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Monday, February 23, 2015

Today’s Reading | Mark 1:29–34

As soon as they left the synagogue, they entered the house of Simon and Andrew, with James and John. Now Simon’s mother-in-law was in bed with a fever, and they told him about her at once. He came and took her by the hand and lifted her up. Then the fever left her, and she began to serve them.

That evening, at sundown, they brought to him all who were sick or possessed with demons. And the whole city was gathered around the door. And he cured many who were sick with various diseases, and cast out many demons; and he would not permit the demons to speak, because they knew him. (NRSV)

As I read this passage in Mark I tried to imagine what the mother-in-law experienced in these circumstances. She was to be the one on the front line of service, extending hospitality to these highly valued guests. Her role was clear—and she was unable to fulfill it. This must have felt calamitous to her. We have all had situations where we can’t live up to strong expectations. Feeling useless, embarrassed, and helpless in these situations is not uncommon. In addition to being unable to serve, her illness stigmatized and marginalized her by rendering her (and anyone who came into close contact with her) ceremonially unclean.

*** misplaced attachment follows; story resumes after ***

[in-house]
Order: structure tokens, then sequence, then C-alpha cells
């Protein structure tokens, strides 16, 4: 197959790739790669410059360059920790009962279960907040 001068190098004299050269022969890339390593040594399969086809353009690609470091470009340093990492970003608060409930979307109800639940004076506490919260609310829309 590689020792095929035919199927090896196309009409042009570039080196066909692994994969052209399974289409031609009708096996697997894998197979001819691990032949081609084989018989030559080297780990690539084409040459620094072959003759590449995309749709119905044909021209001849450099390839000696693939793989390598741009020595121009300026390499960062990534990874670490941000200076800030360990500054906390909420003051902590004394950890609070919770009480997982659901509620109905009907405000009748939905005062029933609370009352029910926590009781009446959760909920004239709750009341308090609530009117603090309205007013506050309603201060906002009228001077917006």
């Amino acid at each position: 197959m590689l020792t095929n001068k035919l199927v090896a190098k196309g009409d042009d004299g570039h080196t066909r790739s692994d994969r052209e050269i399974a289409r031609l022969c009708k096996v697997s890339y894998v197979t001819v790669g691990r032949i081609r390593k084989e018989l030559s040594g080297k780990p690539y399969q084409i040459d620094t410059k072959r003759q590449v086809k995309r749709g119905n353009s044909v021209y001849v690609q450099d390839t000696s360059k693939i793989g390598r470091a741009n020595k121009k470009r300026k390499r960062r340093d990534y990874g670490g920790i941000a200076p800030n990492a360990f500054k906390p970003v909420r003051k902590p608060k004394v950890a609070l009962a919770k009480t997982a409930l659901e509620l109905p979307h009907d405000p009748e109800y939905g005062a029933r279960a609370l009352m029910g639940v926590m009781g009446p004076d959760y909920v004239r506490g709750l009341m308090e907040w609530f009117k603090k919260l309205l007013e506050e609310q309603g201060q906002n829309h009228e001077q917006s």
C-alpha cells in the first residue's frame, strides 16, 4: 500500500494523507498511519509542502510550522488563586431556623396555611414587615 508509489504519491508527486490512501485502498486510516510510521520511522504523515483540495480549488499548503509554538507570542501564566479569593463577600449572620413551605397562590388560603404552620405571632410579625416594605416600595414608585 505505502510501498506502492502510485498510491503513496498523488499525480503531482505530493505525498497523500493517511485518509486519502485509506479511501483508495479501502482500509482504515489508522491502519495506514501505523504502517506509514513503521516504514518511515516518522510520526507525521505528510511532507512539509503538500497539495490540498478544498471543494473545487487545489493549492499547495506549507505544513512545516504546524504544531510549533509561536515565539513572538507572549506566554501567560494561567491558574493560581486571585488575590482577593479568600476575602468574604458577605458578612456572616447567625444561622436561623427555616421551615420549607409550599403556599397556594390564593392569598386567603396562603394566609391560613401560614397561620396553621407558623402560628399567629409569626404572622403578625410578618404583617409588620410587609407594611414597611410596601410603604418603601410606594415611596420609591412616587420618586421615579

When told of her condition, Jesus went to her side as she lay in her bed, fully knowing she was unclean. His visit to her room was not permitted in first-century Palestinian Judaism, which had strict rules regarding interactions between men and women. He took her hand, raised her up, and healed her fever. Imagine what she felt! We are only told that she got up and performed her service of hospitality.

In the verses that follow we see how the word of Jesus’ healing ministry spread like wildfire. We are told that the whole community came to Jesus after sundown. They brought their sick and spiritually oppressed. They too were a marginalized and stigmatized people seeking wholeness and dignity.

There are areas in all of our lives where we struggle and suffer. Today let us reflect on how Jesus comes to us without judgment in our isolation and alienation. He wants to be present to us in those hidden places where we feel lost and alone.

May the good Lord provide a light for our paths in dark times. Amen.

Written by Susan Cornelius, Psychotherapist,
      Replogle Center for Counseling and Well-Being

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